The FDA has granted a genetically modified version of the poliovirus known as PVS-RIPO a breakthrough therapy designation as a potential therapy for patients with advanced glioblastoma multiforme.
The breakthrough therapy designation is meant to expedite the development of promising medications that have shown preliminary signs of clinical efficacy, typically in phase I or II trials. Under the program, the FDA will be more accessible, in order to provide advice on the design and conduct of the clinical development program.
“Breakthrough status means that we can work with the highest levels in the FDA to develop the most efficient clinical trial and pathway to fully evaluate the safety and efficacy of the genetically modified poliovirus for treating recurrent glioblastoma,” said lead investigator Darell Bigner, MD, PhD, director of the Preston Robert Tisch Brain Tumor Center at Duke. “Ultimately, we hope the therapy will one day obtain FDA approval.”
The phase I study that was the basis for the designation enrolled adult patients with a Karnofsky performance status of ≥70%. Patients in the trial received a poliovirus immunization booster 2 weeks prior to treatment with PVS-RIPO. Treatment was administered directly into the tumor via catheter, which was implanted utilizing stereotactic guidance.
In the trial, treatment was administered in the Neuro-Surgical Intensive Care Unit or neuro step down unit, for safety purposes, at a delivery rate of 0.5 ml/hr over the course of 390 minutes. The study identified a viral load of 5.0 x 107 TCID50 as the ideal dose for PVS-RIPO. Higher doses required prolonged steroid use, according to the ASCO report.
According to a poster presentation during the 2015 ASCO Annual Meeting, the median age was 57.5 years (range 20-70). The KPS was most commonly 90% (62.5% of patients). Prior therapies included radiation (100%), temozolomide (100%), and bevacizumab (41.7%).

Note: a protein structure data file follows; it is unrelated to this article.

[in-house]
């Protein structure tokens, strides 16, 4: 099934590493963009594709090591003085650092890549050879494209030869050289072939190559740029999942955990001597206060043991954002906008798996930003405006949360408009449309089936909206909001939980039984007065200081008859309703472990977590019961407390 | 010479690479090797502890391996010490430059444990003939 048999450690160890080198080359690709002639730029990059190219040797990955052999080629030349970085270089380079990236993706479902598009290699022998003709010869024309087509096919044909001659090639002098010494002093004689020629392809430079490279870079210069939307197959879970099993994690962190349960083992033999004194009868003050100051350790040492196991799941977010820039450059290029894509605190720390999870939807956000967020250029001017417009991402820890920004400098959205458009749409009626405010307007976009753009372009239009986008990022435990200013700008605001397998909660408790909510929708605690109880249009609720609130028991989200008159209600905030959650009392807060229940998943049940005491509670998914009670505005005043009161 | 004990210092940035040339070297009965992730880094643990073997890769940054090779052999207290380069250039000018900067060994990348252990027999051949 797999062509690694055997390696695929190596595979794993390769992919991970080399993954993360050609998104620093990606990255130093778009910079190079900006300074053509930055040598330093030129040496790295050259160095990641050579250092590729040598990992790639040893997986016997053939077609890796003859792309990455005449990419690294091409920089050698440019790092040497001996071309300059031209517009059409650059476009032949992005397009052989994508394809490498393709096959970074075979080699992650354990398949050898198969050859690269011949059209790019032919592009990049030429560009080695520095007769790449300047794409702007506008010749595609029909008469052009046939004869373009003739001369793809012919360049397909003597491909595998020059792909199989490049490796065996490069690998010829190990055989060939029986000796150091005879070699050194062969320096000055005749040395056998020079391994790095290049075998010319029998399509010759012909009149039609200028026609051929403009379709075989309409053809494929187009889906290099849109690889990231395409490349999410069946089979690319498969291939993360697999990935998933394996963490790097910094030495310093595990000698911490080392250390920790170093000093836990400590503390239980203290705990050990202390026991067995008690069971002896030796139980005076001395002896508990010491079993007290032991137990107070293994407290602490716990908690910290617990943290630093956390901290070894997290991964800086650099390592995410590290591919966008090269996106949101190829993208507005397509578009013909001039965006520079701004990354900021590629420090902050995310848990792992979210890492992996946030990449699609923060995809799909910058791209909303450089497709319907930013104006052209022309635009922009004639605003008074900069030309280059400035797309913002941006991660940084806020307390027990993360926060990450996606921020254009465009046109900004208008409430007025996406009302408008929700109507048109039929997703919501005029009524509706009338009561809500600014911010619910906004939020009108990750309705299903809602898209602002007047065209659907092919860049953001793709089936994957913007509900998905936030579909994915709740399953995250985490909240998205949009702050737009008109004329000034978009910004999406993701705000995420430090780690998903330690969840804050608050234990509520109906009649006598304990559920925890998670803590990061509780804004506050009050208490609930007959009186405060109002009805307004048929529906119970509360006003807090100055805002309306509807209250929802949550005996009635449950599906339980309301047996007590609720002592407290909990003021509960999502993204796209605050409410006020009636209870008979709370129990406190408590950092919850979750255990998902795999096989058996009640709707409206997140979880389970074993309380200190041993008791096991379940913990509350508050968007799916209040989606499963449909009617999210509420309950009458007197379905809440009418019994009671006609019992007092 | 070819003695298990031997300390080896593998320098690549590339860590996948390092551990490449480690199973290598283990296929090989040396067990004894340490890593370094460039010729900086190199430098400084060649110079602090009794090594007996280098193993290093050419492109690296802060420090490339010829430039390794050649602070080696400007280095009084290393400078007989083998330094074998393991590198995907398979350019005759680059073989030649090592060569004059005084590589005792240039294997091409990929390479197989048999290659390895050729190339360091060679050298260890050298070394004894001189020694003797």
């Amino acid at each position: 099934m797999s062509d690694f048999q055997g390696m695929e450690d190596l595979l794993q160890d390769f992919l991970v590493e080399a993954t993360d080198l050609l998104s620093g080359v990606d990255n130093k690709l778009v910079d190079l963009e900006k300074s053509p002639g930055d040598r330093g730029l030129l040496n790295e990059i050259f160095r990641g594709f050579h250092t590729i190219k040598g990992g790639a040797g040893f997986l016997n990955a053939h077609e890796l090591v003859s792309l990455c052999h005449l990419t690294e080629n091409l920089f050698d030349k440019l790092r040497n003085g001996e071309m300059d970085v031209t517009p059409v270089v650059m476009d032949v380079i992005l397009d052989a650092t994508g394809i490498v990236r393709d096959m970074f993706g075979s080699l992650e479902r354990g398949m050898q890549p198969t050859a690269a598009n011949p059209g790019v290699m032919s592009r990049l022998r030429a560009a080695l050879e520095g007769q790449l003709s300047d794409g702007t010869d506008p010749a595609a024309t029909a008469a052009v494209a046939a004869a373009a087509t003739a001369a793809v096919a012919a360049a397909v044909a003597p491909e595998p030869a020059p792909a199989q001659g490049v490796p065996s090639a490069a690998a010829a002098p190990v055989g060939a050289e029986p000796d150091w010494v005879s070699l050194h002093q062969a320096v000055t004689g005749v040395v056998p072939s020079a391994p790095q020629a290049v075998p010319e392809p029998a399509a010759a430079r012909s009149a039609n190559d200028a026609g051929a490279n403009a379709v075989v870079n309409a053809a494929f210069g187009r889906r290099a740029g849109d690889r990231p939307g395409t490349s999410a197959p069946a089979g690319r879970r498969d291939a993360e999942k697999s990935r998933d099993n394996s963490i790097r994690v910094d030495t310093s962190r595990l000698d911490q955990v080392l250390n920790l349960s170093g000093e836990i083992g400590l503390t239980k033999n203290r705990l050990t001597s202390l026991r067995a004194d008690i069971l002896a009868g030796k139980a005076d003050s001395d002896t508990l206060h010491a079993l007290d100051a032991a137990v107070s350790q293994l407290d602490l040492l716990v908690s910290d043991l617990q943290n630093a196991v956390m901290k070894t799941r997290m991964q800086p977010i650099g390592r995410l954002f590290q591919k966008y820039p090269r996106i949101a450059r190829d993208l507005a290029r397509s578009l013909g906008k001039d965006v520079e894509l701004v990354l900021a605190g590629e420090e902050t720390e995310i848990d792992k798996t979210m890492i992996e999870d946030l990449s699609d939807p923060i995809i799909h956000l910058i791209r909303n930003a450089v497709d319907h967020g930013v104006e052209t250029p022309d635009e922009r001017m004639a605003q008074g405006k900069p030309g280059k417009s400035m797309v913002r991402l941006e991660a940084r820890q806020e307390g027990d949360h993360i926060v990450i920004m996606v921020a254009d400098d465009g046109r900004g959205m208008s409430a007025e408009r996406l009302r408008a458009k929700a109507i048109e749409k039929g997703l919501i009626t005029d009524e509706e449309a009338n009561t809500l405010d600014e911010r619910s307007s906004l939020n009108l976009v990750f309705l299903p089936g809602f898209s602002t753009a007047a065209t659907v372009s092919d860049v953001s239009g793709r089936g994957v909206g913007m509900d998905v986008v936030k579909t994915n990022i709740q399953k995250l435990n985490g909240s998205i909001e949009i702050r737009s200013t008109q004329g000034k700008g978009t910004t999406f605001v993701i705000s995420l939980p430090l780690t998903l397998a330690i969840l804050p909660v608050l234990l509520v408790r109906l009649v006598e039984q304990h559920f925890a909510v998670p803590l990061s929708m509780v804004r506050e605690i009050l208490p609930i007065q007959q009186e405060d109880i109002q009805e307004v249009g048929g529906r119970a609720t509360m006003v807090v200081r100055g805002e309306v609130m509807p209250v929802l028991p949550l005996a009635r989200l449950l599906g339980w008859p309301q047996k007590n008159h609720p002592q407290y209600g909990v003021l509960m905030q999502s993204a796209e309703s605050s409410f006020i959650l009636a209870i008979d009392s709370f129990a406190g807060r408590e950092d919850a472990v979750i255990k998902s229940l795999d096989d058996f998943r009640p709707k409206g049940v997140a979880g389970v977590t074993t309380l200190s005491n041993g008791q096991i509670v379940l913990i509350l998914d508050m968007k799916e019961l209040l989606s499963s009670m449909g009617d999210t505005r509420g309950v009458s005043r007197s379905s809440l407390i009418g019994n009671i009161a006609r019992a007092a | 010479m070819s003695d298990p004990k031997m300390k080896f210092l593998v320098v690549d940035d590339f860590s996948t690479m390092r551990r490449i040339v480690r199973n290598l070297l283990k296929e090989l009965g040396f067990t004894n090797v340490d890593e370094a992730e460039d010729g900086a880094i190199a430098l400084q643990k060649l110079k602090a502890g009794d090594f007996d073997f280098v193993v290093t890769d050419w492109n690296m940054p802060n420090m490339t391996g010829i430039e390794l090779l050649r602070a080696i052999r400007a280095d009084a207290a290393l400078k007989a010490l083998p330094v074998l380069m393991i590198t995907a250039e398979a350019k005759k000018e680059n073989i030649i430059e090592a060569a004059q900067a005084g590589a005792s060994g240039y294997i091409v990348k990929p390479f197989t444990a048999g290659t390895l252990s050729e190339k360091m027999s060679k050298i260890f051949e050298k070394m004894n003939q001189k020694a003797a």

At a data cutoff of May 19, 2015, the median OS across all doses of PVS-RIPO was 12.5 months (95% CI, 6.3-19.8). The 12-month OS rate was 56% (95% CI, 28.7-56.3%), the 18-month rate was 32% (95% CI, 10.4-56.3%), and the 24-month OS rate was 24%. At this analysis, 11 patients had failed treatment with PVS-RIPO.
The longest survival durations were seen with 2 doses that were not selected for further investigation. In these groups, two patients continued to live for more than 35 months, with an additional patient living for more than 23 months. At the recommended dose, 8 of 9 patients (89%) remained on treatment at the time of the analysis. The longest duration of response was 7+ months. According to a statement from Duke on May 16, 2016, 3 patients remained alive 36 months following treatment.
The most common grade 3 adverse events (AEs) were hyperglycemia (12.5%), lymphopenia (20.8%), and hemiparesis (14.3%). There was one case of grade 4 lymphopenia, and 1 dose-limiting grade 4 AE (intracranial hemorrhage during catheter removal). There were no grade 5 events.
PVS-RIPO, which is manufactured at the NCI’s Frederick facility, consists of a genetically modified nonpathogenic version of the oral poliovirus Sabin type 1. In the therapy, the internal ribosomal entry site (IRES) on the poliovirus was replaced with the IRES from human rhinovirus type 2 (HRV2), thus eliminating neurovirulence. Once administered, the therapy enters and begins duplicating within cells that express CD155/Necl5, which is common across solid tumors.
The phase I study exploring PVS-RIPO continues to enroll participants with recurrent GBM, with a phase II/III study being planned, according to Duke. Additionally, given the availability of CD155/Necl5 on solid tumors, trials are anticipated across other types of cancer.
Desjardins A, Sampson JH, Peters KB, et al. Oncolytic polio/rhinovirus recombinant (PVSRIPO) against recurrent glioblastoma (GBM): Optimal dose determination. J Clin Oncol. 2015;33 (suppl; abstr 2068).